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How To Make – A Bug Catcher

Hey! Are you a Jungle Bug Hunter or wannabe ecologist? Here's how you can make a bug catcher with a few household items!

Beano Team
Last Updated:Β  July 12th 2021

Sometimes identifying those tricky little bugs is DIFFICULT! Especially if they are tiny and you can't pick them up without squashing them in your GIGANTIC human fingers. To get round this problem, Creepycrawlyologists use a piece of equipment called a "Pooter" that allows you to harmlessly suck the bug into a jar for careful observation (and without swallowing it). Luckily for you (and us) it's pretty easy to make, especially with our How To Make A Bug Catcher guide!

So, let's retreat back to our jungle basecamp, gather our crafting tools, and get ready for some SERIOUS science!

You will need:

  • Two leftover bendy straws – if you haven't got any leftover bendy straws don't buy them especially. That's bad for the environment! We didn't have any bendy ones so we used straight ones and a bit of special Beano creativity (see later). You could even use paper ones if you have some leftover!
  • A glass jar. We polished off some of grandma's jam and used the jar it came in
  • Some tape
  • A tiny piece of fabric
  • A capable grown-up. These are quite rare. If you have one, keep it handy through the make.

Step 1

This is the dangerous bit. Ask the grown up to make two holes in the lid of the jam jar. Make sure they do it safely and also check that the holes are big enough to fit the straws through. When we did this some of the jam jar lid was left a bit jaggedy. Watch out for that and ask your grown-up to make any sharp bits safe!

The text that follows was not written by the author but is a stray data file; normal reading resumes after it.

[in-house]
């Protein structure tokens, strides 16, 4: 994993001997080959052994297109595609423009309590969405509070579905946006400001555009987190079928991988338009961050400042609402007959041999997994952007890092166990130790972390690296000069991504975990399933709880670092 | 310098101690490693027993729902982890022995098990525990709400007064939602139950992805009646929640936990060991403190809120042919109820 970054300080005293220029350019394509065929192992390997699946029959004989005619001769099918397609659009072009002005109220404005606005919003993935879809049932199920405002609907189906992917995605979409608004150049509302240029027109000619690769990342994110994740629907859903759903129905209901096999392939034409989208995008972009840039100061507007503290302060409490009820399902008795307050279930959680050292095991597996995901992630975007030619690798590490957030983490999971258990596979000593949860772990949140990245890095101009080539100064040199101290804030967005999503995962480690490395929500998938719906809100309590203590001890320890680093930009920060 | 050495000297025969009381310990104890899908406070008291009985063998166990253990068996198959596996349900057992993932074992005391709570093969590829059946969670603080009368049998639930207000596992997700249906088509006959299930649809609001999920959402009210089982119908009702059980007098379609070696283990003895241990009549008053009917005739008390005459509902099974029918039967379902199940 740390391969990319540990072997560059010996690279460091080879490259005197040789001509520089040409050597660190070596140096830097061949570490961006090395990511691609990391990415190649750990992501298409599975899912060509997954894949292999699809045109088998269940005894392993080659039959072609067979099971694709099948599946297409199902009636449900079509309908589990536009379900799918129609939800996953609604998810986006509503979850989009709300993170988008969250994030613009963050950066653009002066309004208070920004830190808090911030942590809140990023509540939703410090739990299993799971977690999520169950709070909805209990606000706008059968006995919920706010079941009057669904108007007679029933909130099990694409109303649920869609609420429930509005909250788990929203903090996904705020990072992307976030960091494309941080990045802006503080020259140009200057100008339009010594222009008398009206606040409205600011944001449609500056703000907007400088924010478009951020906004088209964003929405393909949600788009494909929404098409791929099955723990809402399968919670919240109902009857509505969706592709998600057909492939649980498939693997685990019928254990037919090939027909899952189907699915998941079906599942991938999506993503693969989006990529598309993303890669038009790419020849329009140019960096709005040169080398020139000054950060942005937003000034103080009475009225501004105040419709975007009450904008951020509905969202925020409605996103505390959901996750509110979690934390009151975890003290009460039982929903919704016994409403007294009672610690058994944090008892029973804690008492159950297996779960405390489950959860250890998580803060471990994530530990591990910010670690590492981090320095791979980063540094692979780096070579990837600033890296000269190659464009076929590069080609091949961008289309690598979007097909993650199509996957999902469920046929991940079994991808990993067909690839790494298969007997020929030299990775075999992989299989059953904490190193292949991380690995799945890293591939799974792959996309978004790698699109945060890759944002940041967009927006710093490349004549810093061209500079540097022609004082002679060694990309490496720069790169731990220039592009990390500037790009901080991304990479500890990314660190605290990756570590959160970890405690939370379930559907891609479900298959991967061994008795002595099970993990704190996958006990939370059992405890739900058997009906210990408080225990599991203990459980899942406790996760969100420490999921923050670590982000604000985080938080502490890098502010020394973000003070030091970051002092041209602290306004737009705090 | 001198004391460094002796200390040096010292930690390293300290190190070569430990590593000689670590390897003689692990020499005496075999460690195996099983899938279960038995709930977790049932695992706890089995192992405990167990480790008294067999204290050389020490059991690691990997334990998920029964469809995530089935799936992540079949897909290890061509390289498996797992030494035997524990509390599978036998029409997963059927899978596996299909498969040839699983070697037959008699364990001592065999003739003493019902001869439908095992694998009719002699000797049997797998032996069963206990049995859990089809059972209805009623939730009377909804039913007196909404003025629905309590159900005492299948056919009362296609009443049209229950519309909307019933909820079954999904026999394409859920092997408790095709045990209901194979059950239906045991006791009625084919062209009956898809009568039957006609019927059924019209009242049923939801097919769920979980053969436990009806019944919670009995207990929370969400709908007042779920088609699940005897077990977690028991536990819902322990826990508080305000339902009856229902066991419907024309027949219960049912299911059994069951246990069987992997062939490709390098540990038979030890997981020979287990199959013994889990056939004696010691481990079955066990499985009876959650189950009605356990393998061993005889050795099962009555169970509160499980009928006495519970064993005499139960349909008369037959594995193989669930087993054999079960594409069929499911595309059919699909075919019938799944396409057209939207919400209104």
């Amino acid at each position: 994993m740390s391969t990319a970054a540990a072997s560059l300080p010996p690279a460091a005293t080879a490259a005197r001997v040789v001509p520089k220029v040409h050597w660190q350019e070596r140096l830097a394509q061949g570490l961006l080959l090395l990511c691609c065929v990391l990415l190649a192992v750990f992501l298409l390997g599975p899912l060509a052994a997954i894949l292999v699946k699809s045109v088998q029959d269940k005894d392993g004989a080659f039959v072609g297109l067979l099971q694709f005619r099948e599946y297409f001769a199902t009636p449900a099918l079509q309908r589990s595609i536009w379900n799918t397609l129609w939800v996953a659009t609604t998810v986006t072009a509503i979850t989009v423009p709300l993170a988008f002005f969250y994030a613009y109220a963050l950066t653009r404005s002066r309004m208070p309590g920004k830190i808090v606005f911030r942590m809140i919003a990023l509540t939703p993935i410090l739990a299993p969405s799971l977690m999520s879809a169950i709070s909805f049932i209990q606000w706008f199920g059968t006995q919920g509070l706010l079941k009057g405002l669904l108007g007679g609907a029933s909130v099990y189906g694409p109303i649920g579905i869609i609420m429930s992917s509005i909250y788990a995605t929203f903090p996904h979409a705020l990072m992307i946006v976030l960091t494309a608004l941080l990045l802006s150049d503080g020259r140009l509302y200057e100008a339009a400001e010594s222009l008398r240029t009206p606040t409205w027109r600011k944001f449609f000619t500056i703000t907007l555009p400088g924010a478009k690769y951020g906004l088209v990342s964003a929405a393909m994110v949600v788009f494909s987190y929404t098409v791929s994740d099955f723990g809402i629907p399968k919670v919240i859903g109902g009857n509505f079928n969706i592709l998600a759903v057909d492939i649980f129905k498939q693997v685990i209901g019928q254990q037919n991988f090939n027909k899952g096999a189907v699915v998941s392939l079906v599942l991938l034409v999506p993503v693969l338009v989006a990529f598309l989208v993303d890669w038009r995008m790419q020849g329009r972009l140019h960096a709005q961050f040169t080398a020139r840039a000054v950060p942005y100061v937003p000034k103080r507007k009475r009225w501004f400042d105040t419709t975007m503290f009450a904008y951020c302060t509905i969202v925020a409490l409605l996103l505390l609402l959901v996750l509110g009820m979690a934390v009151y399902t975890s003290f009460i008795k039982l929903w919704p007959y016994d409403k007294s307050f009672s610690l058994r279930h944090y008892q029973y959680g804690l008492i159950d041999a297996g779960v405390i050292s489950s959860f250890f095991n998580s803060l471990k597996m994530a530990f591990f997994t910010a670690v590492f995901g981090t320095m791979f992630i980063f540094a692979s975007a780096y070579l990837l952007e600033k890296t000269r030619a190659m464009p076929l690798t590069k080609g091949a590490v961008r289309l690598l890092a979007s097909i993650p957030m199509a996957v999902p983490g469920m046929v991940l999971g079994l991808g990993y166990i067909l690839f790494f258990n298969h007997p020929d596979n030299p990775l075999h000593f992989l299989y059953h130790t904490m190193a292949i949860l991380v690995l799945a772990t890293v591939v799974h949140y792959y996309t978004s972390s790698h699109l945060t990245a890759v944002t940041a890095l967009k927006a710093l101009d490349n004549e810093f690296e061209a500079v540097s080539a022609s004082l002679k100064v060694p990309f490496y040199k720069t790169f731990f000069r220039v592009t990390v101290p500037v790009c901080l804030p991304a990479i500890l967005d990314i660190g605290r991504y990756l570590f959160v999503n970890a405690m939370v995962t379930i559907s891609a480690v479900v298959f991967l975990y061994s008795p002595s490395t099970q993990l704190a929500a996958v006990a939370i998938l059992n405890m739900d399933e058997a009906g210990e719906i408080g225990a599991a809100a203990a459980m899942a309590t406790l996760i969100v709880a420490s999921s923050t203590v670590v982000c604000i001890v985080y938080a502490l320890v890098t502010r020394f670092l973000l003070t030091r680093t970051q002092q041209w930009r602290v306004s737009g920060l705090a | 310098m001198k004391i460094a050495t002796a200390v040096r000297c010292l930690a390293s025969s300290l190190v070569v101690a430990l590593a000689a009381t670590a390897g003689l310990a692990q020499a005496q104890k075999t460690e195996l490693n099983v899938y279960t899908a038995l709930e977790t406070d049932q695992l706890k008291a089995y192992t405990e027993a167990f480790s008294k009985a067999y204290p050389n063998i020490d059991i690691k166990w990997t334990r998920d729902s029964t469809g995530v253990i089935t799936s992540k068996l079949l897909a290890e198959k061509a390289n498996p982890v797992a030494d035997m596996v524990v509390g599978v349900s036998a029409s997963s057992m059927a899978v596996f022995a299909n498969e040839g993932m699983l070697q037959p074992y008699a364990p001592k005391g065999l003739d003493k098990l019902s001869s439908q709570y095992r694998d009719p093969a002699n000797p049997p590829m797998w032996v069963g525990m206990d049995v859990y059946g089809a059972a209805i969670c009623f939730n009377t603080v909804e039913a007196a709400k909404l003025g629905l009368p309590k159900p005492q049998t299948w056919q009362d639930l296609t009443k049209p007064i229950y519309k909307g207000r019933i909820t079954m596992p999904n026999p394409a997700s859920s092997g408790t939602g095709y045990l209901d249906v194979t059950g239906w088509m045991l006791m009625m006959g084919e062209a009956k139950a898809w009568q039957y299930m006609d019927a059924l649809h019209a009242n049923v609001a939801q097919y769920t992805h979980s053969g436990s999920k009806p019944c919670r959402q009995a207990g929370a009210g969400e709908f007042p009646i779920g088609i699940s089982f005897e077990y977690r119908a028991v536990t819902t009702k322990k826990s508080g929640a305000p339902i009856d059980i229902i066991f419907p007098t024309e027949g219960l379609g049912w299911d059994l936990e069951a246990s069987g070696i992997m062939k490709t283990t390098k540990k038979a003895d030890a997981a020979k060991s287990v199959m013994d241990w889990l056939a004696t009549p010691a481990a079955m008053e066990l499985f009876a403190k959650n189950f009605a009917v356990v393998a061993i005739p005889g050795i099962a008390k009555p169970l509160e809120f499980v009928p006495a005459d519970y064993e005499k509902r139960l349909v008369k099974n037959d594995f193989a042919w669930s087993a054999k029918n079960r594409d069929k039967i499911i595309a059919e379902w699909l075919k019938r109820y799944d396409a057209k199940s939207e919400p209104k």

Step 2

Here's where you mod your straws. Tape the fabric over the end of one of the straws. This bit is super fiddly so don't get frustrated. It's all part of the build. We need the fabric to stop us swallowing tiny bugs!

If you haven't got a bendy straw you might need to modify a straight one like we did. It was a right faff, but we got there in the end by cutting a diagonal through the middle of the straw and sellotaping it at right angles.

Step 3

Stick the straws through the hole in the jam jar lid. The scrap of fabric should be below the lid! Stick them in place with tape. Make sure there are no air gaps between the holes and the lid.

Step 4

Screw the lid into place. This bit is satisfyingly easy. Well done! You've made a Pooter!

Step 6

It's time to collect your specimen. Suck through the straw with the fabric and point the other straw at a tiny bug. You will harmlessly vacuum up the bug into the jam jar. Use your epic bug scientist skills to identify the species.

This bug is actually a tiny woodlouse. Technically a crustacean NOT a bug!

Step 8

Remember, be kind to your bug, so release it back into the wild! Remember to say thank you and you can both go about your day, happy in the knowledge you've helped each other learn about pooters and what it's like to be a temporary resident of a clean, glass jar.